On March 22, 2016, the U.S. Supreme Court, by a 4-4 per curiam opinion, affirmed the Eighth Circuit Court of Appeals’ decision that guarantors are not “applicants” within the meaning of the Equal Credit Opportunity Act (ECOA), notwithstanding the Federal Reserve Bank’s interpretation to include guarantors as applicants in ECOA’s implementing Regulation B. The value of the case to lenders – reminiscent of the real estate adage – depends on location, location, location.
While the Supreme Court’s opinion provides precedential value to lenders in the event a spousal guarantor raises ECOA claims or defenses in a matter pending in a federal court in the Eighth Circuit, Justice Antonin Scalia’s untimely death resulted in this critical issue being kicked down the road with respect to all other federal circuits and contrary state court decisions.
The Eighth Circuit case (Hawkins v. Community Bank of Raymore) involved a fairly common scenario – a loan default by a real estate developer during the height of the recession. The loan was secured by, among other collateral, four guaranties – two husbands operating the LLC borrower and their spouses, who had no interest in or management of the borrower.
After default, the lender accelerated the loan and demanded payment from borrower and the guarantors. The wife guarantors preemptively filed a lawsuit seeking monetary damages and a declaration that their respective guaranties were void and unenforceable under Reg. B. The bank filed counterclaims, including for breach of all guaranties. The wife spouses additionally pled affirmative defenses based on Reg. B. The District Court, in accord with several other Missouri federal court opinions, found guarantors were not applicants under ECOA and granted summary judgment in favor of the bank.
The Eighth Circuit opinion focused squarely on the Fed’s interpretation that to include guarantors as applicants in Reg. B was warranted and entitled to judicial deference. As the Eighth Circuit stated:
“This case turns on whether we should apply [Reg. B] § 202(e)’s definition of applicant, which would permit [Guarantors] to pursue an ECOA claim as applicants because they executed guarantees to secure [Borrower’s] loan. If they do not qualify as applicants, then [Bank] did not violate ECOA by requiring them to execute guaranties.”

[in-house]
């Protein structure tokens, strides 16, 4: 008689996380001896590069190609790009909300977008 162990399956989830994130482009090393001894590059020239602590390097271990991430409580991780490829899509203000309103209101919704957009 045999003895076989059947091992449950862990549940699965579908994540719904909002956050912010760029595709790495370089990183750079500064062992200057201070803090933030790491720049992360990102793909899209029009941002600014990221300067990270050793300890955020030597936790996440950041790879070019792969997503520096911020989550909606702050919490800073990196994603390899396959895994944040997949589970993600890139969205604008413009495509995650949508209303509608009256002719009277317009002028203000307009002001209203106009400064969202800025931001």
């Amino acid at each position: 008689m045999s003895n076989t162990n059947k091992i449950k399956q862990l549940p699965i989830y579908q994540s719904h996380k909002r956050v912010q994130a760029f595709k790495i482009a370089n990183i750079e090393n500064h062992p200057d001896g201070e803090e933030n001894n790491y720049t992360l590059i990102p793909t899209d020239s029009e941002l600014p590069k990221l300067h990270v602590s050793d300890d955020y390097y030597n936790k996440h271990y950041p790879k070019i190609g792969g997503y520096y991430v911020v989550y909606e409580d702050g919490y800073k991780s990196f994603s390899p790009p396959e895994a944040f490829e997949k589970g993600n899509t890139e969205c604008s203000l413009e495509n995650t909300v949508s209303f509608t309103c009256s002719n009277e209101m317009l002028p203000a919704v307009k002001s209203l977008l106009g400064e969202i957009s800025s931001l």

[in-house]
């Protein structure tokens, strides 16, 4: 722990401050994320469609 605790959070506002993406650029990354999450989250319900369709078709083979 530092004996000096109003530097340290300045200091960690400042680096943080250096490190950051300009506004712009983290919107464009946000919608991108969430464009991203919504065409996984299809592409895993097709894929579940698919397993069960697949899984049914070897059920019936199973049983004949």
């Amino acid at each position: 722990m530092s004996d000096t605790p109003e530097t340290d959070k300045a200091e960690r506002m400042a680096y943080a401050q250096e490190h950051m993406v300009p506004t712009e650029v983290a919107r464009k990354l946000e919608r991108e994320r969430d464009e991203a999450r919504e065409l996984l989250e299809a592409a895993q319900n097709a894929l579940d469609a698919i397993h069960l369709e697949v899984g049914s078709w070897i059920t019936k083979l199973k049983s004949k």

The Eighth Circuit applied the Chevron test to determine whether it should defer to the Fed’s interpretation that the term “applicant” should include guarantors. Chevron requires a court to examine whether Congress’ intent is clear in determining whether deference to a federal agency’s interpretation is due. Only if legislative intent is silent or ambiguous should the court examine whether the agency interpreted the statute in a reasonable manner.
The Eighth Circuit found that the term “applicant” as used in ECOA was clear and did not encompass guarantors. Guarantors do not apply for credit, and applying for credit is the touchstone of who qualifies as an applicant. Rather, a guaranty is collateral for and secondary to the underlying loan transaction. Thus the Fed’s extension in Reg. B to include guarantors as applicants was not entitled to deference. The Eighth Circuit concluded that “a guarantor is not protected from marital-status discrimination by the ECOA.”
Opinion Offers No Clear Direction
Lenders were heartened when the Supreme Court agreed to hear Hawkins, believing the Court would resolve the uncertainty created by other decisions, including the Sixth Circuit Court of Appeals’ contrary decision in RL BB Acquisition, LLC v. Bridgemill Commons Dev. Grp. But the Supreme Court’s “tie goes to the runner” affirmance delivered neither a favorable outcome (at least outside the bank in Hawkins and lenders in Eighth Circuit federal courts) nor certainty.
More troubling, numerous state supreme courts have held as the Sixth Circuit did – guarantors are applicants under the ECOA and Reg. B – and these decisions are unaffected at the state court level. This issue is especially acute in Missouri, where the Missouri Supreme Court has determined guarantors are applicants for purposes of ECOA claims and defenses. Further, Missouri has broad and presumptive spousal tenancy-by-the-entirety rules – that is, property is held in the marital union, with each spouse able to use the marital property but without individual spousal ownership. Therefore, the marital property is immune from effective collection in the absence of both spouses’ guaranties. Creditworthiness determinations of an individual spouse will almost inevitably result in that spouse’s guaranty being considered worthless and, only when both spouses guaranty a loan, can the guaranties have any practical merit.
What This Means to You
The U.S. Supreme Court’s decision leaves the “spouse as an applicant” question unanswered on a national basis. Only if a lender can effectively seek Eighth Circuit federal court jurisdiction, can it reasonably expect to be successful with an initial dispositive motion.
Lenders and their counsel need to thoroughly think through potential spousal guaranty claims and defenses, analyze whether federal or state court is the better option, and consider whether federal jurisdiction is available. Until the Supreme Court effectively decides this question, lenders are advised to treat guarantors as applicants and to expect that spousal guaranty claims and defenses will be used as leverage in loan workouts and litigation.
For more information or guidance on the Supreme Court opinion, contact Jeffrey Heuer on Husch Blackwell’s Financial Services team.